Suspected kidnappers of American tourist Kimberly Sue Endicott have been arrested. Endicott and a Ugandan tour guide Jean Paul Mirenge were kidnapped by four gunmen, who hijacked their safari vehicle from Queen Elizabeth National Park on April 4.
The gunmen had demanded a ransom of USD 500,000 using their victims’ cell phones. Sources told this publication on Monday that kidnappers received a negotiated sum of USD 30,000 (about 100 million Shillings) out of USD 500,000 (1.8b) they had earlier demanded to free Endicott and Mirenge.
But according to police, the two were rescued from the Democratic Republic of Congo by a joint effort involving the Uganda Police Force, Uganda Peoples Defence Forces (UPDF) and sister security agencies.
Reports indicate that the US military also provided support to Ugandan security forces to accomplish the mission. The support included intelligence, surveillance, and reconnaissance assets and liaison officers, according to US news outlets.
Endicott was handed over to the US Embassy in Kampala by Inspector General of Police Martin Okoth Ochola on Monday.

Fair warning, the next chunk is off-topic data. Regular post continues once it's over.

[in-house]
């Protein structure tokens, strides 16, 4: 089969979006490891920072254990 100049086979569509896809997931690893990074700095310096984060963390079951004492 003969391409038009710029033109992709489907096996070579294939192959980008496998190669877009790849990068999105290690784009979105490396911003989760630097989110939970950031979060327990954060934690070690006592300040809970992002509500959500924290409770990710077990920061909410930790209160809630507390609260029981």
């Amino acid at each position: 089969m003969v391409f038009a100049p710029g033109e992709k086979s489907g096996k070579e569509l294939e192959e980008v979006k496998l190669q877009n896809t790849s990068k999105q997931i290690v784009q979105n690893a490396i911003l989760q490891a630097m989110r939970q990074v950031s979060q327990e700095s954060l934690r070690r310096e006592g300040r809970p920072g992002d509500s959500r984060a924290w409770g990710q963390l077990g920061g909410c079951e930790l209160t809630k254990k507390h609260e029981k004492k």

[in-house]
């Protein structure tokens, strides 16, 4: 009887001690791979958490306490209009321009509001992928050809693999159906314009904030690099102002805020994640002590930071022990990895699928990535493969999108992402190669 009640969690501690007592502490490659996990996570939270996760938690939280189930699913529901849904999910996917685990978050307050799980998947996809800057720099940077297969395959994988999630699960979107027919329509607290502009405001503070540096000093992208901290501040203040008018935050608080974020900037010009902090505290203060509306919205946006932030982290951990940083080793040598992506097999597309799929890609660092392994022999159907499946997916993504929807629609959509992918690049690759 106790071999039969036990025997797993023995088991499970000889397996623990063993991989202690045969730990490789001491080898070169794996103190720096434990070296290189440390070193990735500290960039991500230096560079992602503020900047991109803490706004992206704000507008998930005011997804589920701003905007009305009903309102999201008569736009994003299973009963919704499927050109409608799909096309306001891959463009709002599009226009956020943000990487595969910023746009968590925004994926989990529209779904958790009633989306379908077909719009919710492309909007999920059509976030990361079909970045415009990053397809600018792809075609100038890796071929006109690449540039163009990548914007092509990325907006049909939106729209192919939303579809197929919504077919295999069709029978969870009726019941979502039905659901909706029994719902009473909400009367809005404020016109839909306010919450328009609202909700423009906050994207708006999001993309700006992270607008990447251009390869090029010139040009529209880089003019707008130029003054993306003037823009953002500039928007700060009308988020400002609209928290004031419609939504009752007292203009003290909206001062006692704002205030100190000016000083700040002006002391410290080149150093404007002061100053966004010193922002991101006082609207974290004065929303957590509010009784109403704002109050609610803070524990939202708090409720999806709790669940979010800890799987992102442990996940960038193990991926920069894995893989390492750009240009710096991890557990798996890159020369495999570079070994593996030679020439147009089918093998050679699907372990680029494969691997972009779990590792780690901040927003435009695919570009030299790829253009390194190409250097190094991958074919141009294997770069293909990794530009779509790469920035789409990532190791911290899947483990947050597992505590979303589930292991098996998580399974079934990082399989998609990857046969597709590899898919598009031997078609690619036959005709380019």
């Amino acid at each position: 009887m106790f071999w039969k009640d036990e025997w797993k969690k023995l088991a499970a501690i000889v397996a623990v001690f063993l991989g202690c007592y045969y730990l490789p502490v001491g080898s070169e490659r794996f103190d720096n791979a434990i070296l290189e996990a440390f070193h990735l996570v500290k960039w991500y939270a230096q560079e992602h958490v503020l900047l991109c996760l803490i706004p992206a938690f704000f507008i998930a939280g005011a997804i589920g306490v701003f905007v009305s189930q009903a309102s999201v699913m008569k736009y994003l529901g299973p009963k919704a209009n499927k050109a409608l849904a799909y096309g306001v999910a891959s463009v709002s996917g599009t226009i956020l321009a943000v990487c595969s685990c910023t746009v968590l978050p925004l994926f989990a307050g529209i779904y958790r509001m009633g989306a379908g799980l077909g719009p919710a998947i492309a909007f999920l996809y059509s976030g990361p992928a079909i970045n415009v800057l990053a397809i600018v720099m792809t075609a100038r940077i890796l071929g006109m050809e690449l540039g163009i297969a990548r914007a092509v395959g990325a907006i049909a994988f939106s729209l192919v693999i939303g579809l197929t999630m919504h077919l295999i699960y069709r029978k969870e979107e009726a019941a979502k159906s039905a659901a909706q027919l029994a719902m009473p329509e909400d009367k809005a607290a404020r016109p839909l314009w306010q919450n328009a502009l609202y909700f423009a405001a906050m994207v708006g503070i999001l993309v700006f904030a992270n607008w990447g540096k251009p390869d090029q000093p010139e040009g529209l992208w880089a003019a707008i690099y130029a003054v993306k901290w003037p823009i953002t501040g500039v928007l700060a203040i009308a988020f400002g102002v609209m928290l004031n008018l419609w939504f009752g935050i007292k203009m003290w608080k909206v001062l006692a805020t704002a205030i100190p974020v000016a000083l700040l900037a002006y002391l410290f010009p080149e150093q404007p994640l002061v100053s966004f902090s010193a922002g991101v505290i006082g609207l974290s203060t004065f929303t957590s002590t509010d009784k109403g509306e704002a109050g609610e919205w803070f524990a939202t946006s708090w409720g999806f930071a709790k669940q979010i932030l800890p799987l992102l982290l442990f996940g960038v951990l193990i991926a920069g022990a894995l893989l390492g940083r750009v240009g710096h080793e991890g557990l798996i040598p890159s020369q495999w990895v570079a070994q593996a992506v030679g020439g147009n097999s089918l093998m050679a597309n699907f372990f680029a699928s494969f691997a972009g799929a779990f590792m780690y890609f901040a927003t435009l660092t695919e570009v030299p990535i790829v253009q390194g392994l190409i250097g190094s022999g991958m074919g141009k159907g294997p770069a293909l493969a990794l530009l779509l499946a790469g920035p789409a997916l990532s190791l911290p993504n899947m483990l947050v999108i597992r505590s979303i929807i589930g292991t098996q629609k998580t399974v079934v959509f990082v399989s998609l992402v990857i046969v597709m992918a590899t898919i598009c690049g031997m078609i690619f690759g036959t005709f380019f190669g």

This publication has since learnt that two of the four gunmen have been apprehended. The two were only identified as Hakim and Kwarishiima. Sources said the suspects were flown from Kanungu district where they were tracked using a device which was placed in the ransom money they received before setting Endicott and Mirenge free.
Police spokesperson Fred Enanga confirmed to this publication that there were some arrests made in regard to the kidnap. He, however, declined to divulge details. “I can confirm that there were some arrests but I am yet to get details. I will brief you when I get the information,” Enanga said.
US President Donald Trump on Monday tasked Uganda government to arrest the kidnappers before people can feel safe to come to Uganda.
Uganda must find the kidnappers of the American Tourist and guide before people will feel safe in going there. Bring them to justice openly and quickly!
— Donald J. Trump (@realDonaldTrump) April 8, 2019
However, the fate of six Ugandans kidnapped four days before Endicott and Mirenge’s kidnap remains a mystery. The kidnaps cast a shadow on Queen Elizabeth National Park, one of most visited tourist attractions flocked by tourists to see lions, hippos, crocodiles and various types of antelopes.